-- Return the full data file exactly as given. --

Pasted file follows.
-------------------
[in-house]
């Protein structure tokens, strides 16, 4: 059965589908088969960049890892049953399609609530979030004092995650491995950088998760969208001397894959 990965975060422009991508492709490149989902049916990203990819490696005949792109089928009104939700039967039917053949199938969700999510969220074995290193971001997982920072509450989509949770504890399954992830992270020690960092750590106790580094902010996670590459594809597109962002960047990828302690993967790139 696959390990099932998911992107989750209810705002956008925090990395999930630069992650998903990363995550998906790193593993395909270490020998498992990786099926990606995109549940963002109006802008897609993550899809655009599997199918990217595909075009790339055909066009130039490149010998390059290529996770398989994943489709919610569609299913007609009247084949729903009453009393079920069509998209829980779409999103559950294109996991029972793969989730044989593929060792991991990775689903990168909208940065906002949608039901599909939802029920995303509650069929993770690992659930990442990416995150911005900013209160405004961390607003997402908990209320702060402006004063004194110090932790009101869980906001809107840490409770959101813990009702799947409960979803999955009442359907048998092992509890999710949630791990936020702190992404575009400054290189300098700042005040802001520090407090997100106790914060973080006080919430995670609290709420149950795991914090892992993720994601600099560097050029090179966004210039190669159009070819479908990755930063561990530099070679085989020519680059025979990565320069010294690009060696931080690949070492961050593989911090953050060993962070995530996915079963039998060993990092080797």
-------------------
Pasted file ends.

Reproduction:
[in-house]
């Protein structure tokens, strides 16, 4: 059965589908088969960049890892049953399609609530979030004092995650491995950088998760969208001397894959 990965975060422009991508492709490149989902049916990203990819490696005949792109089928009104939700039967039917053949199938969700999510969220074995290193971001997982920072509450989509949770504890399954992830992270020690960092750590106790580094902010996670590459594809597109962002960047990828302690993967790139 696959390990099932998911992107989750209810705002956008925090990395999930630069992650998903990363995550998906790193593993395909270490020998498992990786099926990606995109549940963002109006802008897609993550899809655009599997199918990217595909075009790339055909066009130039490149010998390059290529996770398989994943489709919610569609299913007609009247084949729903009453009393079920069509998209829980779409999103559950294109996991029972793969989730044989593929060792991991990775689903990168909208940065906002949608039901599909939802029920995303509650069929993770690992659930990442990416995150911005900013209160405004961390607003997402908990209320702060402006004063004194110090932790009101869980906001809107840490409770959101813990009702799947409960979803999955009442359907048998092992509890999710949630791990936020702190992404575009400054290189300098700042005040802001520090407090997100106790914060973080006080919430995670609290709420149950795991914090892992993720994601600099560097050029090179966004210039190669159009070819479908990755930063561990530099070679085989020519680059025979990565320069010294690009060696931080690949070492961050593989911090953050060993962070995530996915079963039998060993990092080797």